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Earlier this Spring, situated in a midtown hotel suite in the heart of New York City, quite different from the scene of the true story behind The Best of Enemies film we’d just watched, was a man – Bill Riddick (pictured above on the left) – who survived racism and was brave enough to place himself in the heart of it by hosting community summits to guide unifying conversations between opposing sides. He shared with us his point of view of that moment in history having lived and worked in the Civil Rights era as the release of the film neared, and Taraji P. Henson, who was inspired to take on the role of a civil rights activist after Donald Trump was elected president, joined him in an adjacent room to share another perspective of the story.
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In 1971, Bill Riddick was asked to host what he called a “charrette” in Durham, North Carolina where two community leaders were fighting for conflicting rights for kids in schools. On one end, civil rights activist Ann Atwater (played by Taraji P. Henson) thought it’d be the perfect time to integrate schools, and on the other end, Ku Klux Klan leader C.P. Ellis preferred the Black kids continue to learn in their own environment. In the movie, the unfitting conditions of the Black school were the result of a fire that forced admins to split up school days since half of the building was inoperable, which then caused the Black kids’ school days to extend into the hot summer.
The intense charrette ended up working in all kids favor with desegregation (in the movie and in real life) and even bridged a gap between Ann Atwater (1935-2016) and C.P. Ellis (1927-2005) who went on to become close friends up until their deaths. It turns out that outside of race, they had a lot in common after all. By the end of the almost two-week summit, C.P. tore up his Klans card and renounced his membership.
That, alone, brought about so many questions, but we started with this one…
ALIYA FAUST: MR. RIDDICK, EVERYBODY’S CURIOUS TO KNOW WHAT IT WAS LIKE ORGANIZING THE CHARRETTE IN SUCH A HOSTILE ERA. WERE YOU NERVOUS? AFRAID?
Bill Riddick: You’re always nervous when you go into a town and you try to do something ’cause the town don’t know you. So you always a little bit uptight but if you clearly set your goals and understand what the charrette is supposed to do, and stay with that, then it eliminates a lot of the confusion you would have.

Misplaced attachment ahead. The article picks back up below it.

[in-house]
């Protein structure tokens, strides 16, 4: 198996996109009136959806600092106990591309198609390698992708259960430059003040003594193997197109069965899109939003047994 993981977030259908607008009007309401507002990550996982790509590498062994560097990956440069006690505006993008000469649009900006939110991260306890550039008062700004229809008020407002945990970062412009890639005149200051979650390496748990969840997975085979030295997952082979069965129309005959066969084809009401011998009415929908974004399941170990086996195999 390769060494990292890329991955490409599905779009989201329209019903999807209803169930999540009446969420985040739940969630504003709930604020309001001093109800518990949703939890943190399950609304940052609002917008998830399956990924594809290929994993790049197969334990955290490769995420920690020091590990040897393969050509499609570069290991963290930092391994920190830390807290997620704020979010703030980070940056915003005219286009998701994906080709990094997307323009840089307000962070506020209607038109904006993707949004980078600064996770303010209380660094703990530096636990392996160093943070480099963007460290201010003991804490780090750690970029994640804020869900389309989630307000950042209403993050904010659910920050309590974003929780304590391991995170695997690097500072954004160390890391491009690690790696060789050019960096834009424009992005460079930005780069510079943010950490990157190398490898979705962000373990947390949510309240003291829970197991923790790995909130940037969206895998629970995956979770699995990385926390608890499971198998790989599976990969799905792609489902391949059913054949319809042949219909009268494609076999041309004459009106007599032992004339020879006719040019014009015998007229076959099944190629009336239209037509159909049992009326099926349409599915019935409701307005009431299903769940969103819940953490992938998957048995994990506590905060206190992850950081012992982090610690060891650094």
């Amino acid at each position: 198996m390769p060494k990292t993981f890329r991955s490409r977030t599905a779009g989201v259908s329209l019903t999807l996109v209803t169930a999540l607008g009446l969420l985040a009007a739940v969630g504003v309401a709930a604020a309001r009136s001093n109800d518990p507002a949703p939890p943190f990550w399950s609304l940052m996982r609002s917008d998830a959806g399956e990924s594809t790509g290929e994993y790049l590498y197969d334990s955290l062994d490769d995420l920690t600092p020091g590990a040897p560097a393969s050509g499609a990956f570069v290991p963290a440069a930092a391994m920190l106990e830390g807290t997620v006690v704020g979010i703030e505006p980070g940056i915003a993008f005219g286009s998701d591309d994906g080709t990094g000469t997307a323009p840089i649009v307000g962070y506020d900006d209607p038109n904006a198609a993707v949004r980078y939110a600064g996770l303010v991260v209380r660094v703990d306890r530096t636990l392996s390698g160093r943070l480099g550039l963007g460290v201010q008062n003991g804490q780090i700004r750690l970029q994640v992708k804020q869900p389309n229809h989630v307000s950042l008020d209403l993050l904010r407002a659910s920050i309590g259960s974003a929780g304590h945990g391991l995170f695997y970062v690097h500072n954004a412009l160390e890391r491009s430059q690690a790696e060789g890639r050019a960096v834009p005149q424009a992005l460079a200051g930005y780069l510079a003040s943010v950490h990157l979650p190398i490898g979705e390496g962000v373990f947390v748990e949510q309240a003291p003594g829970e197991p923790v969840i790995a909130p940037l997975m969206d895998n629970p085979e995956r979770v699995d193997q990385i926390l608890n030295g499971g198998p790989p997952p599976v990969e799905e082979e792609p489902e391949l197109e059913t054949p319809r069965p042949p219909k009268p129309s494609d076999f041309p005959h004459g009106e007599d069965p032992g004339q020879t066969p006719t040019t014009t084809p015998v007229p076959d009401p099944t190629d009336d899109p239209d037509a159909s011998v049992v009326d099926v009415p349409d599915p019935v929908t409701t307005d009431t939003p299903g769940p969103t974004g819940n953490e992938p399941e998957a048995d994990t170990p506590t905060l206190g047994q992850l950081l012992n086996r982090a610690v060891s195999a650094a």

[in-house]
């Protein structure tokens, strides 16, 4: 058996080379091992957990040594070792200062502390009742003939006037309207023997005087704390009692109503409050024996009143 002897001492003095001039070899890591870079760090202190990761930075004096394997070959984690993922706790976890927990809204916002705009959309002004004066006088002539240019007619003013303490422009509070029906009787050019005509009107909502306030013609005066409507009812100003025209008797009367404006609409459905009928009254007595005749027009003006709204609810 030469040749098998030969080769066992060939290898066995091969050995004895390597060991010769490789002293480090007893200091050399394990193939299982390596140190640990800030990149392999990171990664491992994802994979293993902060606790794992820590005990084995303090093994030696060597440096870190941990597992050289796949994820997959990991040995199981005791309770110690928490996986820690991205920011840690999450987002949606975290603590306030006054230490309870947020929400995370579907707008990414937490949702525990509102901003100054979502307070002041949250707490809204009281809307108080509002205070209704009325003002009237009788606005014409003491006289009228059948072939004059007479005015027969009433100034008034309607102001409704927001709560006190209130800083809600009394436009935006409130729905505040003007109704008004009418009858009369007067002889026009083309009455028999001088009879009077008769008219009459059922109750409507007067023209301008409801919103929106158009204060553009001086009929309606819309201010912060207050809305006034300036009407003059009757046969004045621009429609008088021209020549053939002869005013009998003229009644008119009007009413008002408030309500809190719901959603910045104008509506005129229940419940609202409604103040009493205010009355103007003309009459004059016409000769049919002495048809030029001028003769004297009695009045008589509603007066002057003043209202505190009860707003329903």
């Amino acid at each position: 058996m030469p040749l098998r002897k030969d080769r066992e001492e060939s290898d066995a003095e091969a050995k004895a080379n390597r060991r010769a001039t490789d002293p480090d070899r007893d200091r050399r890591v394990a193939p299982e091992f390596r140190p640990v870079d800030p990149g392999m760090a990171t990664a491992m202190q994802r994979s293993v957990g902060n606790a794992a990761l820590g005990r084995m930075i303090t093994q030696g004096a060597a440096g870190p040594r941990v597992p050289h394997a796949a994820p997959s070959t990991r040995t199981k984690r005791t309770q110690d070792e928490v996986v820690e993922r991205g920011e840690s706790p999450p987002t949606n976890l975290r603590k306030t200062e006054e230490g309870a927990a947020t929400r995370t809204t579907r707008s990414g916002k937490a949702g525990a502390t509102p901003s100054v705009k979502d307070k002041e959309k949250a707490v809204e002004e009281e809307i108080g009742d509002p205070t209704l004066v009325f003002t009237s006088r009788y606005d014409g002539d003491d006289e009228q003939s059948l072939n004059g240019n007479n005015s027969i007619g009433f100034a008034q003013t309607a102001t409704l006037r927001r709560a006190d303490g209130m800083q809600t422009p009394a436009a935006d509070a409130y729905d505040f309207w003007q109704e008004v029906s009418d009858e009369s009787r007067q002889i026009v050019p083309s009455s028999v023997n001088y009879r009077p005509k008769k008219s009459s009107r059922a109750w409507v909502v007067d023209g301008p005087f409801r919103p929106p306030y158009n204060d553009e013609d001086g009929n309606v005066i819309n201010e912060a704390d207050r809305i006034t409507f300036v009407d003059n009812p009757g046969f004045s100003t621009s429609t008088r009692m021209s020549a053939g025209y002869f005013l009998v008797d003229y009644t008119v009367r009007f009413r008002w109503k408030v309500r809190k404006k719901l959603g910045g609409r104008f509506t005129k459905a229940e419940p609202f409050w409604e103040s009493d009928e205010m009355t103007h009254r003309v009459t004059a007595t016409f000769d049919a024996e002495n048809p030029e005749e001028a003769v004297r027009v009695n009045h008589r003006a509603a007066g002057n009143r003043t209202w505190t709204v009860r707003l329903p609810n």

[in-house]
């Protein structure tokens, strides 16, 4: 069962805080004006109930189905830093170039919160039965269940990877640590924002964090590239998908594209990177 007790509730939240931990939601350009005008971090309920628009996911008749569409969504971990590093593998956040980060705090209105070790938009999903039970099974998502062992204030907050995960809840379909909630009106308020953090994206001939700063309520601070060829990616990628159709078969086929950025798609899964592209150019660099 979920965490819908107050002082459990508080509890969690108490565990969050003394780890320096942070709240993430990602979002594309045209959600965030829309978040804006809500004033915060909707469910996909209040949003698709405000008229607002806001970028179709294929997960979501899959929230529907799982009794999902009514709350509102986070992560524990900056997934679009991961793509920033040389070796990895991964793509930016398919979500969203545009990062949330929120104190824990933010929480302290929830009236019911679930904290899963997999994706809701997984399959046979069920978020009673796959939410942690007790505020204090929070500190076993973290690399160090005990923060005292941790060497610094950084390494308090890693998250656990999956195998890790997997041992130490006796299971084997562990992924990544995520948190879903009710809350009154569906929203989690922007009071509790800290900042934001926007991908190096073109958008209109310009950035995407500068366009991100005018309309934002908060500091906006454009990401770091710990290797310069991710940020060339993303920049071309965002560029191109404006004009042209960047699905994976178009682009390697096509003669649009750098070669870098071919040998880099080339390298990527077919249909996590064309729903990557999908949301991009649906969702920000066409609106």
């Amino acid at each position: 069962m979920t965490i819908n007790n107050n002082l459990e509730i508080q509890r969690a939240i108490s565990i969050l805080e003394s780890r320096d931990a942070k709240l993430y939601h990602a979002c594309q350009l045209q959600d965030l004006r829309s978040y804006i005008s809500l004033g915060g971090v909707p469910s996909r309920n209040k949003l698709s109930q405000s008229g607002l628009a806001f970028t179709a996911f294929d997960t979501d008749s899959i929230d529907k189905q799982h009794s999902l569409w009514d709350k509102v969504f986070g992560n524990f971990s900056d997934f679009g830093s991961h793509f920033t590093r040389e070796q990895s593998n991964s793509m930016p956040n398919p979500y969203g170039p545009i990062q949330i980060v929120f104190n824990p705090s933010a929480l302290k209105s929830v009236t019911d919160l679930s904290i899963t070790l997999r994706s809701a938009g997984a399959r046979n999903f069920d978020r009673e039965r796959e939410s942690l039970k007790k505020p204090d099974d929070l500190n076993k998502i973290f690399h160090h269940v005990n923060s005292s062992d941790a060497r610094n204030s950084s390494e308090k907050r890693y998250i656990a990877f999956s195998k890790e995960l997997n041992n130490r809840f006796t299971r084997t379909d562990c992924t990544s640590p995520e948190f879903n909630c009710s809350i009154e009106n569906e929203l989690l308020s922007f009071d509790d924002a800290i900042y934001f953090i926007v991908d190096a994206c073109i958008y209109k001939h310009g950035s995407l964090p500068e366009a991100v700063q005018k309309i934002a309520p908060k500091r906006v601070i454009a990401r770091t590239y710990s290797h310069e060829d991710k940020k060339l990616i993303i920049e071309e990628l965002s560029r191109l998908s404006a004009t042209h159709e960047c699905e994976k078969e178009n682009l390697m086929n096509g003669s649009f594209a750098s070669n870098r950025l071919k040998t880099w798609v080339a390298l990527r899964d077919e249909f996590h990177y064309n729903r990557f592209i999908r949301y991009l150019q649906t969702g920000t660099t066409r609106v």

YOU HAD TO BE REALLY BRAVE TO ORGANIZE SUCH A THING. HOW’D YOU PULL IT OFF?
Bill Riddick: We put a committee of 10-12 people together. My biggest problem was to get C.P. to come to those meetings. He did show up though. Out of that committee comes the two chair persons and it was clear from the beginning that [C.P. and Ann] were the two vocal people, it was clear that they didn’t like each other, it was clear that both kind of had a chip on their shoulder as it related to each other. So, it was a perfect setting for the charrette but it wasn’t perfect for how I felt about it. I thought both of them were kind of out of thy lane and that bothered me for a while but I discovered that that was my own problem. After the first day, I left my biases at home and became a better person to be able to help put this whole charrette together.
WHY’D YOU FIRST FEEL THEY WEREN’T THE RIGHT PEOPLE?
Bill Riddick: C.P. was a klansman. Having been born in the 30s, I’ve seen a lot of crosses burned in the rural section of Carolina. I thought Ann talked a lot before she thought about what she was saying and so some of the words would come out to be really hostile and that’s not a way you lead a group of people. But she did have leadership qualities for the people of Durham. She was the spokesperson. And on the other side, you got a person I had to wrestle to find respect for. I kind of understood Ann’s place because I understand being in her shoes. But it was hard to understand this white supremacist who, in one of his statements before the charrette started, said that Black people should not be allowed downtown on the weekend and only if they were working. He really said that. I don’t think I slept much that night.